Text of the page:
Little Rock City Director Kenneth Richardson is preparing to put other members of the City Board on the spot. Do they dance strictly to the tune of the Little Rock Regional Chamber of Commerce? Or do poor folks also count?
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A blog reader last night mentioned and I’ve since received a copy of Director Richardson’s memo asking City Attorney Tom Carpenter to draft an ordinance that would prohibit spending of any city money on legal action to take residential property for the Little Rock Technology Park through eminent domain.
Richardson also wants the city to demand full compliance with the state FOI law and for financial interest statements of board members to be filed at a central location. He wants Tech Park money (virtually all from city taxpayers) deposited in a local bank. Key phrase:
Emphasizing that no city revenues, whether traceable to sales tax revenues or otherwise, may be provided to or expended on behalf of the Little Rock Technology Park Authority, whether directly or indirectly, for the purpose of displacing any residents of a residential neighborhood within the City of Little Rock.
The neighborhoods targeted for removal for the Chamber’s taxpayer-financed tech park voted overwhelmingly against the sales tax that has provided $22 million for their doom (and documents show the chamber expects nearly double that amount to be spent eventually in taxpayer money). Will only their elected representative stand up for them? I’d predict Richardson, should he bring this to a vote, musters no more than four votes of the 11 possible, counting the mayor (as one of the 11, not as a no vote). Two is more likely. I’d expect the mayor to push hard for his Parisian dining partner and Chamber exec Jay Chesshir’s vision of a neighborhood denuded of homes for the glory of an office building.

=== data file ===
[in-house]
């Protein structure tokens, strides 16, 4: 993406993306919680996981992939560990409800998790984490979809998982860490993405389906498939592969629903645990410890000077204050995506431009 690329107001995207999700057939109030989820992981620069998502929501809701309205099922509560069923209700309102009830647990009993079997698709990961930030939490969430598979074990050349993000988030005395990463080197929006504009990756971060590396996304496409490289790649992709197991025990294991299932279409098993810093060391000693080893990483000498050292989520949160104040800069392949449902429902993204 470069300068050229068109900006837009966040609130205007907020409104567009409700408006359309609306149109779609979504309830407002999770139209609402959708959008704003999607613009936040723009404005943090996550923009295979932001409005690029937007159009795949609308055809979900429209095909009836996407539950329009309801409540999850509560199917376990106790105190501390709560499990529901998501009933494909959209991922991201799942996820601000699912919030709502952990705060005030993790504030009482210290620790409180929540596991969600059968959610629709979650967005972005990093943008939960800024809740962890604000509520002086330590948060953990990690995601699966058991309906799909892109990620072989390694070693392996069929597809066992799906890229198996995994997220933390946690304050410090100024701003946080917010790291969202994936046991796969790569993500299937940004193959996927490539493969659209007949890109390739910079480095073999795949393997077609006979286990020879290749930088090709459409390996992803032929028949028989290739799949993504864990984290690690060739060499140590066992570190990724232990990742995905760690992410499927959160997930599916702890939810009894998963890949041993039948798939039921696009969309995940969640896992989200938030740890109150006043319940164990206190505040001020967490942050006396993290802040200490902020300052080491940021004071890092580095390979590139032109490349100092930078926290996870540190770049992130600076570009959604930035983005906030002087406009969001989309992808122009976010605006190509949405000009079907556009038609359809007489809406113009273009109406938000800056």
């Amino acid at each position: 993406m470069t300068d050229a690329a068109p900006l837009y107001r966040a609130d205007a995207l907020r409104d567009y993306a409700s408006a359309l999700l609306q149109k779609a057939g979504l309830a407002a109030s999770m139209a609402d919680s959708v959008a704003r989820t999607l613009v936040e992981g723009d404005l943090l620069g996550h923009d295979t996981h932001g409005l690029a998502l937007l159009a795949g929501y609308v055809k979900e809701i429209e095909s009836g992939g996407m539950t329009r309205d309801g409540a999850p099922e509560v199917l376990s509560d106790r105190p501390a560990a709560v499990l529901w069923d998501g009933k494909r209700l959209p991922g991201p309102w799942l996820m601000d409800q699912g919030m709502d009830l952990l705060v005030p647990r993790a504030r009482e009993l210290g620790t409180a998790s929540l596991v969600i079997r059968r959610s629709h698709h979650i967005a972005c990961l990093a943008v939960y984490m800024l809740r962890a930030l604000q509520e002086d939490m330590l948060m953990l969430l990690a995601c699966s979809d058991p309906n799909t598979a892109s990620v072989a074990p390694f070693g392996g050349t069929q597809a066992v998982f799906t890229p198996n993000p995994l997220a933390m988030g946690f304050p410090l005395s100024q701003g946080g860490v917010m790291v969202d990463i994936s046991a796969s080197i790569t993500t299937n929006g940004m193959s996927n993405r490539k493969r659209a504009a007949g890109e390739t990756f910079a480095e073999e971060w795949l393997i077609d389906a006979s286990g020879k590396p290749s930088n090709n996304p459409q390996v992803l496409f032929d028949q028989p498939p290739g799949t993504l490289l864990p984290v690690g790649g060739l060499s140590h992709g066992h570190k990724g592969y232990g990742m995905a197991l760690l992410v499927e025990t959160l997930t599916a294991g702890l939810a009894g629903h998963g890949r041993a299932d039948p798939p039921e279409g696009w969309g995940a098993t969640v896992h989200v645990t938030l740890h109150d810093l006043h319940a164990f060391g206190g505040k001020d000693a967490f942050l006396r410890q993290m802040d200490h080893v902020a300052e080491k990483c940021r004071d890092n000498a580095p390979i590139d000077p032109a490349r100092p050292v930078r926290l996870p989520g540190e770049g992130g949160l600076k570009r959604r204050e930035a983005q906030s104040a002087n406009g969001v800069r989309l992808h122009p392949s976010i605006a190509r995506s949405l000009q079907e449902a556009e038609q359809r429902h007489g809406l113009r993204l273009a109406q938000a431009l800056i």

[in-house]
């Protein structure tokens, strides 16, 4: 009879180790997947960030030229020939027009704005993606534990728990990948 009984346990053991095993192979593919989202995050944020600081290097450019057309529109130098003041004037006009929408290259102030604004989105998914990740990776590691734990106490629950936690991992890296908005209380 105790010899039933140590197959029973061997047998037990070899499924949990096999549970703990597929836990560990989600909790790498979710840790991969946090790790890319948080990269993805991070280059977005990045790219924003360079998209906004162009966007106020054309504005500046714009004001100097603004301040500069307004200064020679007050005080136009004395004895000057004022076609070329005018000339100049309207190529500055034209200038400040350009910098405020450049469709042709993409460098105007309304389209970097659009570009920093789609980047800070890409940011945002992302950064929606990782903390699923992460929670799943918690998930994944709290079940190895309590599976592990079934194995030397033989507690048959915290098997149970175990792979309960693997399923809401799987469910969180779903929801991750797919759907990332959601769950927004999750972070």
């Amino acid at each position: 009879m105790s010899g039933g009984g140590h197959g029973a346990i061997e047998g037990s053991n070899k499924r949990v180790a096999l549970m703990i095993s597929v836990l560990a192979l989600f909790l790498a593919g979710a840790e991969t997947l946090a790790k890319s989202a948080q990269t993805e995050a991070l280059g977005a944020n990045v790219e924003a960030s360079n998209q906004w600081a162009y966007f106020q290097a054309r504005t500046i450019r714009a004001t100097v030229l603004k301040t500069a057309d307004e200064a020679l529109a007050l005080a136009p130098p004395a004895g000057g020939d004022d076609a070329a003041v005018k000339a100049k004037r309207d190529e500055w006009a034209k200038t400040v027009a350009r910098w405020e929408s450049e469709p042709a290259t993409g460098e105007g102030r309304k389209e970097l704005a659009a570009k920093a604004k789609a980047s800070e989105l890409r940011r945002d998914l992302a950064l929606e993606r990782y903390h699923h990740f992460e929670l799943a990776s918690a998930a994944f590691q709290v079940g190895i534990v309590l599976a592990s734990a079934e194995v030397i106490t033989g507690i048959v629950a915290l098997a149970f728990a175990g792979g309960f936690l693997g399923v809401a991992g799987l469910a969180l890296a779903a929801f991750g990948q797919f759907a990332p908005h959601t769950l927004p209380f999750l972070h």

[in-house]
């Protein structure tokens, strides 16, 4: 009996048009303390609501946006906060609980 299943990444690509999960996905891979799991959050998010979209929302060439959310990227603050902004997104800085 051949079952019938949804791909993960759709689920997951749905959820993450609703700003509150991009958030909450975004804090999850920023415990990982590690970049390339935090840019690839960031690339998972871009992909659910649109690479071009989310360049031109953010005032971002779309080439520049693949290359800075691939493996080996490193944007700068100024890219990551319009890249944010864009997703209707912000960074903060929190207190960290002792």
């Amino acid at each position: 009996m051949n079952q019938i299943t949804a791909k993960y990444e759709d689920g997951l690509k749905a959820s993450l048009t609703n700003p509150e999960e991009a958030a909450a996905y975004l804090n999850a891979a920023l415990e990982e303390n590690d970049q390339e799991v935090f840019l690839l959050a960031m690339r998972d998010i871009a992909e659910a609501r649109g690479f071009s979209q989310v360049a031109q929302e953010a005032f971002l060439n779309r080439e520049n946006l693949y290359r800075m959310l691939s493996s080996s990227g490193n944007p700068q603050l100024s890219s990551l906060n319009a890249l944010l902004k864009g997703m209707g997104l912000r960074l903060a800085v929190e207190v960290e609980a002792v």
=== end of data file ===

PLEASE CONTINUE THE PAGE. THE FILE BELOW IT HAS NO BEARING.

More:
There’s another way to do this. The Central Arkansas Library System acquired property nearby for a children’s library without exercising eminent domain. The library is, of course, also building a facility with obvious benefits to the neighborhood. The neighborhood is being served, rather than just being viewed as an impediment by the silk stocking crowd that now controls their destiny. (I know: just wait for the trickle-down on the trickled-upon when this tech park is realized. Just don’t let the boosters point you to Richmond, Va., as a success story. Its park didn’t enjoy a similar city subsidy and it’s hurting and begging for new subsidies now.)
What if you acquired small chunks of land voluntarily and included some neighborhood improvements — bike trails and amenities that might attract the young techsters, as well as housing rehab — as sweeteners? Start small and build as demand dictates. What if the board with decision-making power represented the entire public, instead of three of seven direct from the Chamber of Commerce and all fellow business establishment travelers from the Heights and Chenal Valley (plus Death Star Bob Johnson from Bigelow)? Maybe it would then enjoy the record of success and trust that the library system enjoys.
Bobby Roberts for mayor. Meanwhile, Richardson’s memo: